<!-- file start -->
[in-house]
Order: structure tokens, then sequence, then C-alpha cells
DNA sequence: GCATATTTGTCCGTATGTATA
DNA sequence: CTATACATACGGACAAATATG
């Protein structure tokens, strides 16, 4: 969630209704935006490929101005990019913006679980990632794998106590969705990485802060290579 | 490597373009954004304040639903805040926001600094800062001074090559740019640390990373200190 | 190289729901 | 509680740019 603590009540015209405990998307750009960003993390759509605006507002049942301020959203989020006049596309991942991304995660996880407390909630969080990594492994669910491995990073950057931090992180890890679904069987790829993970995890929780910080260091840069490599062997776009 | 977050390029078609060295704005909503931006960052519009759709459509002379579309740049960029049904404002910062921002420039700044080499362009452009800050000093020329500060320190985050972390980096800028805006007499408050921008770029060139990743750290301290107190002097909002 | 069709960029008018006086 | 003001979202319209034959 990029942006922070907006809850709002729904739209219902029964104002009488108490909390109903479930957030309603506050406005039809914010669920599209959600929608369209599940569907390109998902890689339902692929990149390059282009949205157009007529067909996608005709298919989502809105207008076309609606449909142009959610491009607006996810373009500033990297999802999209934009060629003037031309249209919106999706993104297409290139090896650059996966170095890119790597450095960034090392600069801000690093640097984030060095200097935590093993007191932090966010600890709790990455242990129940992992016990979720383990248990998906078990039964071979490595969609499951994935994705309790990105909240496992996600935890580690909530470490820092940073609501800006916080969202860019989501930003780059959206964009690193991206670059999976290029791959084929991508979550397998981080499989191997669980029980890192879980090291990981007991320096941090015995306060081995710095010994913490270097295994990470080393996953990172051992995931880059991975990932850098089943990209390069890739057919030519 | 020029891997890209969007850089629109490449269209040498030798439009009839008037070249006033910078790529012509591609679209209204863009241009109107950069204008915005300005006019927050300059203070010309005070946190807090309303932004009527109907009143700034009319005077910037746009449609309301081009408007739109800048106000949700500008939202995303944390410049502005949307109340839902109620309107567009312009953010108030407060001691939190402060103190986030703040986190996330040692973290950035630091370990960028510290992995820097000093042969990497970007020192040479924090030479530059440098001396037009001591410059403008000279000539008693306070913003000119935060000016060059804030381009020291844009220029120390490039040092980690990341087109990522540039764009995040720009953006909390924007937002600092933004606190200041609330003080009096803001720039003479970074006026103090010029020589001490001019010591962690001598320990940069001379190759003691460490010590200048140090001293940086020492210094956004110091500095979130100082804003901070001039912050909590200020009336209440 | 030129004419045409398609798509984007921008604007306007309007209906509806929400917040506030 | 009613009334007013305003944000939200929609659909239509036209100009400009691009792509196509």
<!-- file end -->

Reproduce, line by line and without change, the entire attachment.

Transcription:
[in-house]
Order: structure tokens, then sequence, then C-alpha cells
DNA sequence: GCATATTTGTCCGTATGTATA
DNA sequence: CTATACATACGGACAAATATG
């Protein structure tokens, strides 16, 4: 969630209704935006490929101005990019913006679980990632794998106590969705990485802060290579 | 490597373009954004304040639903805040926001600094800062001074090559740019640390990373200190 | 190289729901 | 509680740019 603590009540015209405990998307750009960003993390759509605006507002049942301020959203989020006049596309991942991304995660996880407390909630969080990594492994669910491995990073950057931090992180890890679904069987790829993970995890929780910080260091840069490599062997776009 | 977050390029078609060295704005909503931006960052519009759709459509002379579309740049960029049904404002910062921002420039700044080499362009452009800050000093020329500060320190985050972390980096800028805006007499408050921008770029060139990743750290301290107190002097909002 | 069709960029008018006086 | 003001979202319209034959 990029942006922070907006809850709002729904739209219902029964104002009488108490909390109903479930957030309603506050406005039809914010669920599209959600929608369209599940569907390109998902890689339902692929990149390059282009949205157009007529067909996608005709298919989502809105207008076309609606449909142009959610491009607006996810373009500033990297999802999209934009060629003037031309249209919106999706993104297409290139090896650059996966170095890119790597450095960034090392600069801000690093640097984030060095200097935590093993007191932090966010600890709790990455242990129940992992016990979720383990248990998906078990039964071979490595969609499951994935994705309790990105909240496992996600935890580690909530470490820092940073609501800006916080969202860019989501930003780059959206964009690193991206670059999976290029791959084929991508979550397998981080499989191997669980029980890192879980090291990981007991320096941090015995306060081995710095010994913490270097295994990470080393996953990172051992995931880059991975990932850098089943990209390069890739057919030519 | 020029891997890209969007850089629109490449269209040498030798439009009839008037070249006033910078790529012509591609679209209204863009241009109107950069204008915005300005006019927050300059203070010309005070946190807090309303932004009527109907009143700034009319005077910037746009449609309301081009408007739109800048106000949700500008939202995303944390410049502005949307109340839902109620309107567009312009953010108030407060001691939190402060103190986030703040986190996330040692973290950035630091370990960028510290992995820097000093042969990497970007020192040479924090030479530059440098001396037009001591410059403008000279000539008693306070913003000119935060000016060059804030381009020291844009220029120390490039040092980690990341087109990522540039764009995040720009953006909390924007937002600092933004606190200041609330003080009096803001720039003479970074006026103090010029020589001490001019010591962690001598320990940069001379190759003691460490010590200048140090001293940086020492210094956004110091500095979130100082804003901070001039912050909590200020009336209440 | 030129004419045409398609798509984007921008604007306007309007209906509806929400917040506030 | 009613009334007013305003944000939200929609659909239509036209100009400009691009792509196509």